Wednesday, September 5, 2018

Cleaning Up

I was driving two days ago when I noticed to the right, out of my passenger window, a woman carrying two giant clear plastic trash-sized bags of aluminum cans.  She was stepping out of a large,  maybe acre-sized field at whose edge by the sidewalk was her bicycle and an attached wagon.  That’s where the bags of cans were going to be placed. I then naturally took a look at the field behind her; clean as any field could be.

And that’s when it hit me.  How to clean up this planet.  If recycling all materials could be worth the work, then there would be no junk laying around.  Cans and glass bottles already bring enough cash to make it worth some people’s work to get every one of those items off of the ground.  But what about all of the other stuff?  Paper, rubber (as in pieces of tire), other metals.  Cities could make those random scraps of litter worth picking up and turning in for cash.  If that were the case, then I’ll bet most areas would be pretty clean.  The trick is that a lot of those materials must be collected in a way that produces large amounts of weight.  For paper and some sorts of metal, you literally have to have a truck’s worth to them to have a monetary impact.

I’d like to offer a sensible solution here, but i can’t really think of any.  One idea would be to take some of the monies allotted to municipal clean up crews and shift them over to subsidizing recycling centers.  This way, city employees could concentrate on other forms of work while people who could use the extra money, homeless, jobless, etc., could clean up the city and collect money for themselves.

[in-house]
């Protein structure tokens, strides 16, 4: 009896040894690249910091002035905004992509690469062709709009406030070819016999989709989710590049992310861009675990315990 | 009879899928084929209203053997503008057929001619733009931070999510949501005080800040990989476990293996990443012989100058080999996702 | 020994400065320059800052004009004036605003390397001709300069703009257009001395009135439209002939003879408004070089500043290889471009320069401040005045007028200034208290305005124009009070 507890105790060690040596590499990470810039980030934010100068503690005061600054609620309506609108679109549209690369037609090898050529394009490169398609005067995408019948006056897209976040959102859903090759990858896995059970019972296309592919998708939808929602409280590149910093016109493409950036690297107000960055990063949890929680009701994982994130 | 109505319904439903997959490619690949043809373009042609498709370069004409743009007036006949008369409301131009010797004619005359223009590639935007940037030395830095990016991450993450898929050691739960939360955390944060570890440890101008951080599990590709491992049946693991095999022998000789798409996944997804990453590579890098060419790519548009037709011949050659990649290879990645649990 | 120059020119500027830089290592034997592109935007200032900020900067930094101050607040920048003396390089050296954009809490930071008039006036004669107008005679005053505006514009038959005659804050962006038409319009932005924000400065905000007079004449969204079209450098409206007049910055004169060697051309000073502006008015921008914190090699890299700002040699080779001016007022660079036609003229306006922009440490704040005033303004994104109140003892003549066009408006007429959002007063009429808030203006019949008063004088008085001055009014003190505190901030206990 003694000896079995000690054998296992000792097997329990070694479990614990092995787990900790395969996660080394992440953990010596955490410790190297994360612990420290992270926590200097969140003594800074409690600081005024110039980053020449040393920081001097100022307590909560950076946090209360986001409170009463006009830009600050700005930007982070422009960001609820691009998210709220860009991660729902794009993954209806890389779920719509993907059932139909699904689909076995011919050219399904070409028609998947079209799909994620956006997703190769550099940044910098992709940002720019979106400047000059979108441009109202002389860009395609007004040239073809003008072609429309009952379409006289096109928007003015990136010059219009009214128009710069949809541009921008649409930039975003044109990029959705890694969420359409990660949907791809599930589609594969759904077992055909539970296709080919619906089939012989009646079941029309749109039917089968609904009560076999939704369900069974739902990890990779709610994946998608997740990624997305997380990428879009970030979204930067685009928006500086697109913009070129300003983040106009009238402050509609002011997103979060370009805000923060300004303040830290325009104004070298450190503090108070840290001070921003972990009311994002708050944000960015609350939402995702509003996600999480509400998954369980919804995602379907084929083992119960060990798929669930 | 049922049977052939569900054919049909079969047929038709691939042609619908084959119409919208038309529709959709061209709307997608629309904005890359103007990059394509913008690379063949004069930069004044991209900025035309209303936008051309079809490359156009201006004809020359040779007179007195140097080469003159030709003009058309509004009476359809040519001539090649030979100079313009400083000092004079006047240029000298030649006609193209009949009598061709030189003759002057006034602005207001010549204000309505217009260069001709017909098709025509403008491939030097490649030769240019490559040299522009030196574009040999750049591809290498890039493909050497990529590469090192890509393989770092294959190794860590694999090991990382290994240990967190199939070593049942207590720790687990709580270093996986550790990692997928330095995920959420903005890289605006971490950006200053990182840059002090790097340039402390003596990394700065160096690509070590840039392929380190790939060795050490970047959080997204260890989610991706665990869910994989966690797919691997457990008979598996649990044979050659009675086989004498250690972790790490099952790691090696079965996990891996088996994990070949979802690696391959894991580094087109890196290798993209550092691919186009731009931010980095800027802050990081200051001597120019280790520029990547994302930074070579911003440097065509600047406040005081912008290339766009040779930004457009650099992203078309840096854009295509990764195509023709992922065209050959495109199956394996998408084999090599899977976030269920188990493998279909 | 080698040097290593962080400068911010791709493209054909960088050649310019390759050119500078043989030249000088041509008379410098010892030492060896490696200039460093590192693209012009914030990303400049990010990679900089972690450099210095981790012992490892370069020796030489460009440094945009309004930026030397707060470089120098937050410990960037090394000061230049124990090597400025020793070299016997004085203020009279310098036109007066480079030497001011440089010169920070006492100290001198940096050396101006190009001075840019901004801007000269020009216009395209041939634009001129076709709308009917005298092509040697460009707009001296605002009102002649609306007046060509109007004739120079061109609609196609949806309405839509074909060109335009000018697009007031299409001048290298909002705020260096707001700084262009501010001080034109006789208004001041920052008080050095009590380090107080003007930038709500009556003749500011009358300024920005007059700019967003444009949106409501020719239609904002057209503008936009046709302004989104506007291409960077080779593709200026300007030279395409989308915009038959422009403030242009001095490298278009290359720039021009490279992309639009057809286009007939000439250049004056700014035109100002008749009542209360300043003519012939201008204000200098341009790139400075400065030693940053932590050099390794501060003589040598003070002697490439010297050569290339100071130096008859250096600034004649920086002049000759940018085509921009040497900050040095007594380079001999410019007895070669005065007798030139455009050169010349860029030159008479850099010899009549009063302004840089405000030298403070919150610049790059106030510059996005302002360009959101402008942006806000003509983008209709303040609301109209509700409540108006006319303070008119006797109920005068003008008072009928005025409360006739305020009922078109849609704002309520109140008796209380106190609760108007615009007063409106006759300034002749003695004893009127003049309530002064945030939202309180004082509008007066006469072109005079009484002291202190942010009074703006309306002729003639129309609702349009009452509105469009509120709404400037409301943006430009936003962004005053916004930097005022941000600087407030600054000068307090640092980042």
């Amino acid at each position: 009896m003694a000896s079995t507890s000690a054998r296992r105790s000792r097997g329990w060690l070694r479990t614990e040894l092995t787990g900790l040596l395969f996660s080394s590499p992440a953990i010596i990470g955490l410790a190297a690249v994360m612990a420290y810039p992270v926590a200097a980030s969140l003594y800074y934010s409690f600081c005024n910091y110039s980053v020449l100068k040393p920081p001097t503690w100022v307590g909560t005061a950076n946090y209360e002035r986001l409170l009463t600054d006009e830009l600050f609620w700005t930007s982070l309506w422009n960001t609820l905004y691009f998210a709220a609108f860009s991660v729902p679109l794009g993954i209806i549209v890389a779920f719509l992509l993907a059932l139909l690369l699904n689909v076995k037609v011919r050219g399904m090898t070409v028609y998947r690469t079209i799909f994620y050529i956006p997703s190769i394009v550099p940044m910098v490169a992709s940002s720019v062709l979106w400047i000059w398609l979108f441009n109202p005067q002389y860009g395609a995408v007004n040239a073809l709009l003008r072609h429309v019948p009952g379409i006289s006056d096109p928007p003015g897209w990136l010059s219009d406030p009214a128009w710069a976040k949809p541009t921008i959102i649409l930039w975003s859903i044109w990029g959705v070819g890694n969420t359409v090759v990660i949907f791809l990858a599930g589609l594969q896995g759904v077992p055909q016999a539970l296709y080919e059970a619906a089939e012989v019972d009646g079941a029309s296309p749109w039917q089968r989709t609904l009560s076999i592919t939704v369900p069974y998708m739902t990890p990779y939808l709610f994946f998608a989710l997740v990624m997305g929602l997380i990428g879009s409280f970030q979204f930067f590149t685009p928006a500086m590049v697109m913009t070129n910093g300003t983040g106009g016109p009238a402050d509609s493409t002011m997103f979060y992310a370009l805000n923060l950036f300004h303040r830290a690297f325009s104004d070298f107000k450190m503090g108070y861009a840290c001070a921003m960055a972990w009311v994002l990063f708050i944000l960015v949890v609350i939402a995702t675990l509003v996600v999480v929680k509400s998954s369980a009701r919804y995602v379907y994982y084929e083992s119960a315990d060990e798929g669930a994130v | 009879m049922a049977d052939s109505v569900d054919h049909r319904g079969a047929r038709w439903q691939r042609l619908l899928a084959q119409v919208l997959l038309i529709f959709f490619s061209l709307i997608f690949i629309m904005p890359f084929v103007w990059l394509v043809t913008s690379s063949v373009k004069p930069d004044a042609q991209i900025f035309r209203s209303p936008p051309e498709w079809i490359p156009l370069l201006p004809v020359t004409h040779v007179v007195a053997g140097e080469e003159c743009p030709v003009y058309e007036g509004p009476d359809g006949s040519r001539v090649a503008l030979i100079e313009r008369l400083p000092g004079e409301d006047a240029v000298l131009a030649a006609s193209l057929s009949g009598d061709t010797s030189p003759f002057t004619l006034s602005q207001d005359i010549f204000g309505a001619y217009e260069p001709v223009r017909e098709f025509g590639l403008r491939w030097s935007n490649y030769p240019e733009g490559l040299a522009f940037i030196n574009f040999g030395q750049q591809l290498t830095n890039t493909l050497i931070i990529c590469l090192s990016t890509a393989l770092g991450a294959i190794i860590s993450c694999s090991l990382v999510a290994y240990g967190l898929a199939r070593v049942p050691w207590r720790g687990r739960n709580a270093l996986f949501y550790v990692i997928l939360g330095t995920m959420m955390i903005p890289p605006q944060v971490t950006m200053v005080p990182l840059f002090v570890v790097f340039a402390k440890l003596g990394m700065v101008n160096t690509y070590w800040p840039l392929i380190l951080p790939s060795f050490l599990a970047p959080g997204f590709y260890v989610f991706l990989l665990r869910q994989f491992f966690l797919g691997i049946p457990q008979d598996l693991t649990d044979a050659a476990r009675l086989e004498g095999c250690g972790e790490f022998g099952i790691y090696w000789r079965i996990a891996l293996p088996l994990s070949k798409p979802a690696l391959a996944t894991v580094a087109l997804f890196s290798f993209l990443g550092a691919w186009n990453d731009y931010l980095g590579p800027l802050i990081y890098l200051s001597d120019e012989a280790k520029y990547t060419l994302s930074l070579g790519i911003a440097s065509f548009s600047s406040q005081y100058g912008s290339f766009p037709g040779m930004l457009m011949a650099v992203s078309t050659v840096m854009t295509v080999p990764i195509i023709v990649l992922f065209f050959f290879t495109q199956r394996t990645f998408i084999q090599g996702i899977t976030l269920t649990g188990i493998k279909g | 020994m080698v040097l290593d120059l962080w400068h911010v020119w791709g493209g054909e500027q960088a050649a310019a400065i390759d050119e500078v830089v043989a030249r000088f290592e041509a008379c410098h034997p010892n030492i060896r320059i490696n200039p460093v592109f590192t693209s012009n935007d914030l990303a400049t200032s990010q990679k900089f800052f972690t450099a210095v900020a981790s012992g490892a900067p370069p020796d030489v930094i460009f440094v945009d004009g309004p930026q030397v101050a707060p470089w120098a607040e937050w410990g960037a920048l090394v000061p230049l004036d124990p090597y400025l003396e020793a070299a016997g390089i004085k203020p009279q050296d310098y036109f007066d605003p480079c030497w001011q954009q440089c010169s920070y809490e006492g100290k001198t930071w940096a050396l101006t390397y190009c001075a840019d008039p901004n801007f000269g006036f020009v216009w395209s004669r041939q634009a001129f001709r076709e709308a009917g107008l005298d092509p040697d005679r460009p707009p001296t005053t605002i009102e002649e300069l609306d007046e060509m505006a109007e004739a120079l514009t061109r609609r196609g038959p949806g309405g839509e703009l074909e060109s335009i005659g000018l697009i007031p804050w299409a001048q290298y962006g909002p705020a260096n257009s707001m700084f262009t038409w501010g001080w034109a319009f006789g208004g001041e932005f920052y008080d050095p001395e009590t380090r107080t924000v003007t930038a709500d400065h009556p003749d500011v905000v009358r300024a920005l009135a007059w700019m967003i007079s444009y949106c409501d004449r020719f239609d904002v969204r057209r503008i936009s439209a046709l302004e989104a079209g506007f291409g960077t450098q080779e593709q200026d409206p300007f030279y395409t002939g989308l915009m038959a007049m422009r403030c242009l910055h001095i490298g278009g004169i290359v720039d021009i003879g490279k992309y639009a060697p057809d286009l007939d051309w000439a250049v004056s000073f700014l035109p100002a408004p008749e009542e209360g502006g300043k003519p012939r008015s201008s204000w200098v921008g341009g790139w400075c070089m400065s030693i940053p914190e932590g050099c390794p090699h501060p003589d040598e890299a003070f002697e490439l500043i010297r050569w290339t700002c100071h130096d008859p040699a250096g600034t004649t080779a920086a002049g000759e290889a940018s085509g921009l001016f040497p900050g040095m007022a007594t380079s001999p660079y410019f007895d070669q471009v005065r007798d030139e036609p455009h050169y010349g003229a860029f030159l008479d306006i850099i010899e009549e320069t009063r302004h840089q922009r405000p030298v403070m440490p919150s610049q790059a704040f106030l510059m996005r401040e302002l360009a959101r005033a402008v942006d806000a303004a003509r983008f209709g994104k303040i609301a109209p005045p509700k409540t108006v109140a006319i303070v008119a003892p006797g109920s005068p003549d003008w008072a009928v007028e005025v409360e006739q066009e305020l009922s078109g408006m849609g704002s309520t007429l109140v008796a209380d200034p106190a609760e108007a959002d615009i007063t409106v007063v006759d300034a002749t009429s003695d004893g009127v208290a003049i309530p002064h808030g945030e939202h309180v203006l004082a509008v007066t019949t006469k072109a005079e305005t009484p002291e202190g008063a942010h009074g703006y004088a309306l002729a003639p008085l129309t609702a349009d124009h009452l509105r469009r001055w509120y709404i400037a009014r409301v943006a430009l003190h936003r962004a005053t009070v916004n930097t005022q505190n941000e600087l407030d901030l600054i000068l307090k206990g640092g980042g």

But I don’t know if this really makes sense.  There is probably a lot of room for fraudulent activities, such as people stealing reams of paper and bails of cardboard and then turning them in for the money.  Or as often happens, people steal various metal piping from construction sites to make a quick profit.  Another point to think about is that municipal employees could probably use the work and are better organized and efficient (don’t laugh…I mean more efficient than roaming homeless people and alley scrappers) at getting duties such as these done. 

So I don’t really have an answer to any of this.  But there may be something in there, because, damn did that woman clean the field well.